Tuesday, 26 May 2015

A quick summary of a long weekend

Friday 22nd

Finally caught up with the very mobile spoonbill (118) which was fast asleep on the Budge fields also managed to nail for certain, Arctic tern - previous likely terns have gone down as 'commics', though no sign of the reported great northern diver offshore. Also of note - two whimbrel north.

Saturday 23rd

Ringing from 0445. Caught three whitethroats and re-trapped a willow warble that we ringed as an adult last May, a greenfinch was an unusual species to catch in May - brought in by the addition of feeders to the patch. Definitely two, maybe three barn owls hunting first thing. Year-ticked collared dove at the farm (120).

Monday 25th

An early start (for a Bank Holiday) to be on the patch and away again before the masses arrive. There appears to be four active swallow nests in the Oddie hide now, twice as many as last year.

In full song outside the little hide
The mute swan family were asleep outside the Oddie hide, with all six cygnets hiding under the female when I arrived.

This photo amused me, it looks like a two-headed swan! A first for science at Druridge Pools.
'In tow' the female followed by her 'otter food'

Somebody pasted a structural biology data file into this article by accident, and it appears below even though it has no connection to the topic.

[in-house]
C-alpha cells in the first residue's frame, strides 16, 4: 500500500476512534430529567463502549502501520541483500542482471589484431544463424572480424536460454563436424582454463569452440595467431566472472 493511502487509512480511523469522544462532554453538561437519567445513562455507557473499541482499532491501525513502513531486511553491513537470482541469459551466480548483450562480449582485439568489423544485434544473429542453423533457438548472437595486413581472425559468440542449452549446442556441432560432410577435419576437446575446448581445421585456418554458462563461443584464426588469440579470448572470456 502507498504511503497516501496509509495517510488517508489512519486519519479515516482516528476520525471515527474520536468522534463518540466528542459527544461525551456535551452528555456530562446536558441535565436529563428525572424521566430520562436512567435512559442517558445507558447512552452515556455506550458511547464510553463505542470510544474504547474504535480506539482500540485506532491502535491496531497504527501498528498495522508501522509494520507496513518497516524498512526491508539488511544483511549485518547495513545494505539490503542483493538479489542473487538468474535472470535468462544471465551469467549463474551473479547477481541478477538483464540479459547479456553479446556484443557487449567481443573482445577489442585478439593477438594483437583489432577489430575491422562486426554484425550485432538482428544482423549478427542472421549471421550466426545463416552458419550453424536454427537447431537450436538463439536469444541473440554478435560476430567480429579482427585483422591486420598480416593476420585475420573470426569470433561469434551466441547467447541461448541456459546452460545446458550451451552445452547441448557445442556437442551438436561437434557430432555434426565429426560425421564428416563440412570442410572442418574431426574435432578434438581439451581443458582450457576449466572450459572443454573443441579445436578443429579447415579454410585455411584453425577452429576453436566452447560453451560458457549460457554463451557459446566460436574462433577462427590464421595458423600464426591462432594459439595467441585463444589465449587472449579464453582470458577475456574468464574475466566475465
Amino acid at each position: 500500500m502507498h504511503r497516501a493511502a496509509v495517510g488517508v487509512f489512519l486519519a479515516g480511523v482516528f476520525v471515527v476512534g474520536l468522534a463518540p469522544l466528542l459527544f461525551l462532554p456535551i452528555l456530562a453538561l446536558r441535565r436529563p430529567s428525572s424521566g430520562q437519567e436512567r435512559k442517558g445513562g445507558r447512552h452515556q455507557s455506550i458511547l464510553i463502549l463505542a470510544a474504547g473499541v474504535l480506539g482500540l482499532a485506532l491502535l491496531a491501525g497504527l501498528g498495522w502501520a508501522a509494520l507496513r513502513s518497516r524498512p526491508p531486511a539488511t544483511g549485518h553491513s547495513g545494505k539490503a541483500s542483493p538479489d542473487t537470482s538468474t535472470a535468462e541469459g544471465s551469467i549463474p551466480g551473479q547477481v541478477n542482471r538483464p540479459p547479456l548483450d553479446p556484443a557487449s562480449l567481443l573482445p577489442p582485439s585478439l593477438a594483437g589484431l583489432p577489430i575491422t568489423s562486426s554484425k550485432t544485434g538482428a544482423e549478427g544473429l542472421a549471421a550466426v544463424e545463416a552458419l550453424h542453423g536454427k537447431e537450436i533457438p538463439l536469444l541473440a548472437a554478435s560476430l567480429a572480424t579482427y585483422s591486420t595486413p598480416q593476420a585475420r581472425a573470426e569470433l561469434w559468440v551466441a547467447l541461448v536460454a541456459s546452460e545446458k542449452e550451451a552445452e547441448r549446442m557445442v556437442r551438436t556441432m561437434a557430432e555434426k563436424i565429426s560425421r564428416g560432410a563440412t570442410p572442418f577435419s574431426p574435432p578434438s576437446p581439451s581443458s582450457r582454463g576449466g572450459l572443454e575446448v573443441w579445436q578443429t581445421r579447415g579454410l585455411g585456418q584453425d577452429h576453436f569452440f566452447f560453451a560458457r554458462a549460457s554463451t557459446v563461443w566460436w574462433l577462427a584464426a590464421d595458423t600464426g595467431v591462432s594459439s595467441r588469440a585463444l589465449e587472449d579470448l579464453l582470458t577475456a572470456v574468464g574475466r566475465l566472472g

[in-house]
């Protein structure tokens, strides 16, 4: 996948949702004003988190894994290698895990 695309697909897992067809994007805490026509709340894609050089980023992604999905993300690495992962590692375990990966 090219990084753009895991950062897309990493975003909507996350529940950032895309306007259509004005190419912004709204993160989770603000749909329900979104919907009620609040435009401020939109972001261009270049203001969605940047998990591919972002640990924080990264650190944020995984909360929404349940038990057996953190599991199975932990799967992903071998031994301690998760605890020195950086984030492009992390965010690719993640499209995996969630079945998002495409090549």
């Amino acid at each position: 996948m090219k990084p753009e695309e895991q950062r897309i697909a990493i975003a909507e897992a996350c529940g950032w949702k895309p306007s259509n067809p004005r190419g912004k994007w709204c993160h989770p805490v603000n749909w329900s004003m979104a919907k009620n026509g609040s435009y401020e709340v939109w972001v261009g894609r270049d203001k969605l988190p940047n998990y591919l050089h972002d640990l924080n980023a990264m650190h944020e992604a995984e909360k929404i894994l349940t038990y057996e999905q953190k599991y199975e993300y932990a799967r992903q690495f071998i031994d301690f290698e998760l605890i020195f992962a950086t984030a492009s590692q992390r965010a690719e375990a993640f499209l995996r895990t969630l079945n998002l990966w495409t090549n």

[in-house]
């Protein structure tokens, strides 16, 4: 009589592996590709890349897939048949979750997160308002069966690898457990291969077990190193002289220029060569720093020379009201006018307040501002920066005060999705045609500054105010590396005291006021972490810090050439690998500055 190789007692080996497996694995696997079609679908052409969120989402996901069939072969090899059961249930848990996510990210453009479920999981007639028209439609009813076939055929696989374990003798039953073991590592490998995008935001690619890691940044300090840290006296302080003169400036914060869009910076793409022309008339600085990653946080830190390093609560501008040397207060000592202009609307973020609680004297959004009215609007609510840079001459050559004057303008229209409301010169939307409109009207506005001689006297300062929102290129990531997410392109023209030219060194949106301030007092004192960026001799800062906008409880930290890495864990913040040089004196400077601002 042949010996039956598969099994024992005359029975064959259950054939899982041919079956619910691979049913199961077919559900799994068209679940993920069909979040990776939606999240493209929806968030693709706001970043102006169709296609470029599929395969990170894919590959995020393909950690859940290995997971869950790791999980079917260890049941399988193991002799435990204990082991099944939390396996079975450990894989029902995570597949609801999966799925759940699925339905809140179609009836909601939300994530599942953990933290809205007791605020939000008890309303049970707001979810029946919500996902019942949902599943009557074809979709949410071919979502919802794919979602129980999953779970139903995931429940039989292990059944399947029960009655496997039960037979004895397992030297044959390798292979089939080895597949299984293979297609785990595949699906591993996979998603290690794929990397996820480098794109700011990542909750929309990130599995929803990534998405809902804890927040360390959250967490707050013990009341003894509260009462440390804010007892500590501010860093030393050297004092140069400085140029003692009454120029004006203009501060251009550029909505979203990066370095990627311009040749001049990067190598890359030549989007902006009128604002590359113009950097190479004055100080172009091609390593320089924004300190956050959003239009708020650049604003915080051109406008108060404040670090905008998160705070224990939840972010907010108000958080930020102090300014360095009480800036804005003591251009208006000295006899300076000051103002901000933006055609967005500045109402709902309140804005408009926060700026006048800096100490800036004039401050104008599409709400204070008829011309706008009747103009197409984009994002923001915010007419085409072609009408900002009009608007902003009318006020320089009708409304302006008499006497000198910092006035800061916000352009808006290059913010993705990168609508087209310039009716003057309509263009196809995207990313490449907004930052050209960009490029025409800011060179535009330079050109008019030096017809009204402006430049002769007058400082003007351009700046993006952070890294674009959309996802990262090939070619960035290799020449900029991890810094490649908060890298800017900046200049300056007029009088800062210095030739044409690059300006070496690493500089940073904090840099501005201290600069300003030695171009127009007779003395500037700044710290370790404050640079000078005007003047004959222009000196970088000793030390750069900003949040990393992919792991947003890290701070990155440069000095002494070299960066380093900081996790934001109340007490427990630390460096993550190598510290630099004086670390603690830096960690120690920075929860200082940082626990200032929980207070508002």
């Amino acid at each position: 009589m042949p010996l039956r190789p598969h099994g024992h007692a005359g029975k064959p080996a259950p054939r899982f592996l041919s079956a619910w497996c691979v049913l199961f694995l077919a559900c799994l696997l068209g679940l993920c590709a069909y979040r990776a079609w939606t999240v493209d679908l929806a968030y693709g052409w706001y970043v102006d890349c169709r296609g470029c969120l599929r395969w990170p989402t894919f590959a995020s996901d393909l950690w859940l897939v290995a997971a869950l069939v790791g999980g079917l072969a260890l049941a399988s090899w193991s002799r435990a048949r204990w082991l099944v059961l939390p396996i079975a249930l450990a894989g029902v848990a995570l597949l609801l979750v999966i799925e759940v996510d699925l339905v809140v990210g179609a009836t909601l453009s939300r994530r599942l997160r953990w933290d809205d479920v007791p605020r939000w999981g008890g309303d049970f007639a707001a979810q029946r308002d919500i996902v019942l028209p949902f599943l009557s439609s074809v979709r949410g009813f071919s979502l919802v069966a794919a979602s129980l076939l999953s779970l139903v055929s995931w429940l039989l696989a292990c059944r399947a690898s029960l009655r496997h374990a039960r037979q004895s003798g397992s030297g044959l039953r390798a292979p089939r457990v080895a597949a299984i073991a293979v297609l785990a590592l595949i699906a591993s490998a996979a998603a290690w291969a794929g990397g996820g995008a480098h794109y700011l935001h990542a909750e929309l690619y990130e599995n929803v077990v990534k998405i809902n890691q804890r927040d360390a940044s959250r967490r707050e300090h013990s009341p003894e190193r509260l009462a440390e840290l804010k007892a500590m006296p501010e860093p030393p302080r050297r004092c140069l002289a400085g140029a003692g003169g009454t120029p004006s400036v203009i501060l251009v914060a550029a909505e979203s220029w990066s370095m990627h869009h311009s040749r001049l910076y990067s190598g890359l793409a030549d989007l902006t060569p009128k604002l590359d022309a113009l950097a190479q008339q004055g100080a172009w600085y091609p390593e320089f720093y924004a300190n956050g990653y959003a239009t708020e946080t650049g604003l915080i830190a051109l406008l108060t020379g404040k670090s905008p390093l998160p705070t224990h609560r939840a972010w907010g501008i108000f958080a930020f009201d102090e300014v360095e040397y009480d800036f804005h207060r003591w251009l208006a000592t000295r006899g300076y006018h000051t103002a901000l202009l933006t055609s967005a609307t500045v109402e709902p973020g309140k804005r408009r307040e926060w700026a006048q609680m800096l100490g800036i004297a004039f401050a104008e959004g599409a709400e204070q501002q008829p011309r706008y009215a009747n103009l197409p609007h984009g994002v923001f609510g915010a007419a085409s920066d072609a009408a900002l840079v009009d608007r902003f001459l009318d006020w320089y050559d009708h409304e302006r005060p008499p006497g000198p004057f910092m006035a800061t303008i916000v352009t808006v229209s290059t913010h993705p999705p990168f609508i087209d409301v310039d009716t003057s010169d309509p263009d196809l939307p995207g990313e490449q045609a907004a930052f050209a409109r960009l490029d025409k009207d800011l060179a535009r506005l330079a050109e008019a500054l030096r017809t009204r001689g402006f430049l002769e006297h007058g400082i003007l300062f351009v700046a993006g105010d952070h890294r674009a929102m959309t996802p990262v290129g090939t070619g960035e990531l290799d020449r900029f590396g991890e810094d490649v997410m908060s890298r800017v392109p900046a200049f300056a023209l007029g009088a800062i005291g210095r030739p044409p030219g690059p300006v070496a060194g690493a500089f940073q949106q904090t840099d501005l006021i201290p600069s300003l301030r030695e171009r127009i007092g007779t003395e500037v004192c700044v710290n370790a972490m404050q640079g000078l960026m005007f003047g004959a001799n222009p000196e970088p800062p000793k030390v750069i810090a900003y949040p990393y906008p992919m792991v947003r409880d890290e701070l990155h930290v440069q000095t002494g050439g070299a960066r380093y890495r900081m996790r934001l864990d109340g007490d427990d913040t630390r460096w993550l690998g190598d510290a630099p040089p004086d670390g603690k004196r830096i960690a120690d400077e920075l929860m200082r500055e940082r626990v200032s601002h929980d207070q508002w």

Showing off! "I can break a man's arm you know"
A little grebe was, incredibly, my first of the year - what had happened to them this year, is it just Druridge?
My first speckled wood of the year in the bushes (iPhone shot)
With reports of little gulls at both Chevington and Cresswell Pond, I returned for an evening visit to try and catch up with this species. When I arrived, there were over 150 black-headed gulls hawking St. Mark's flies over the bushes. I plonked myself on top of the big dune to find the little gulls among them. I only found one, a first summer bird (122).

I am slowly making up lost ground in the Patchwork Challenge, with the latest additions giving me 155 points. I am going to have find some serious rares to top last year.

Tuesday, 19 May 2015

Stints in a storm

I called in to Druridge after work this evening to give the Budge fields a quick check. A black-tailed godwit was out front, as I scanned the mud a single little ringed plover dropped in, but it didn't stay long.